6. Kingdom of Heaven (2005) – This film took a number of creative liberties with the historical tale, not unlike Braveheart, but it encapsulates much of what really occurred in the Second Crusade. Ridley Scott does an excellent job of depicting medieval culture and the ideal of the knightly ethos. This is also one of several movies to begin exploring Islamo-Christian relations in the wake of 9/11. The Muslims are rightly depicted as taking a long view of history, patiently waiting to establish an Islamic eschatology in the re-capture of Jerusalem and recognizing that, in geopolitics, image is just as important as substance. “What is Jerusalem?” Balian asks Saladin. To which Saladin replies, “Nothing…and everything.”

7. Road to Perdition (2002) – Tom Hanks’ breadth is demonstrated in this simple film of an antihero and his twelve-year-old son in 1930s Chicago. After his wife and youngest child are slaughtered by the very gang he works for, Michael Sullivan (Hanks) and his oldest boy take to the road. They hide from his boss (Paul Newman), rob Capone’s banks, and set out to kill the men who murdered their family. A touching tale of fathers and sons, this movie shows that the path to redemption and the path to destruction cross each other more than we think.

8. The Lion in Winter (1968) – A brilliant story of a corrupt and vicious family, this film takes place on Christmas Day in 1183. Henry II lets his wife, Eleanor of Aquitaine, out of the Tower for one day so that she may spend the holiday with him and their three sons. During the course of the day, the family experiences very little love and uses every depraved strategy imaginable to increase their own social station and political position. Beautiful in their barbarity, Katherine Hepburn took home an Oscar and Peter O’Toole was aptly nominated. Anthony Hopkins (Richard I), John Castle (Geoffrey of Anjou), and Timothy Dalton (Philip II) guest star.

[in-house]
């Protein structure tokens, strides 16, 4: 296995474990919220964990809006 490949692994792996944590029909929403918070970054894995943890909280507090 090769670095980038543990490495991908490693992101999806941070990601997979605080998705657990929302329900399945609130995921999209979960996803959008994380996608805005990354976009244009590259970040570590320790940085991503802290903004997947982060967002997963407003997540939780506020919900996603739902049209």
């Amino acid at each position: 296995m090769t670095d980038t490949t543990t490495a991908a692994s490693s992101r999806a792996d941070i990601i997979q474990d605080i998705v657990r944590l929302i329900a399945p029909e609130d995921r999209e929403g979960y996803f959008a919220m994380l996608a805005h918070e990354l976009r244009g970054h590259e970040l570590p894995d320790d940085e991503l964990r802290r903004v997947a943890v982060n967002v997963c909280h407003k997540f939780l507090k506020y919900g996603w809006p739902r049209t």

9. Gettysburg (1993) – The most critical battle in the Civil War comes alive in this film. Adapted from Michael Sharaa’s The Killer Angels, an excellent novel, the story follows Robert E. Lee and Joshua Lawrence Chamberlain on opposite sides of the battlefield. The film is expertly cast, with Jeff Daniels as Chamberlain, Tom Berenger as General Longstreet, Stephen Lang as General George Pickett, and Martin Sheen as Robert E. Lee. These devoted men help forge the national character, and we love them for their resolve, their honor, and their faith. Lee’s adoration by his men in the moments before Pickett’s Charge results in what is arguably one of the greatest scenes in cinematic history.

10. More to come…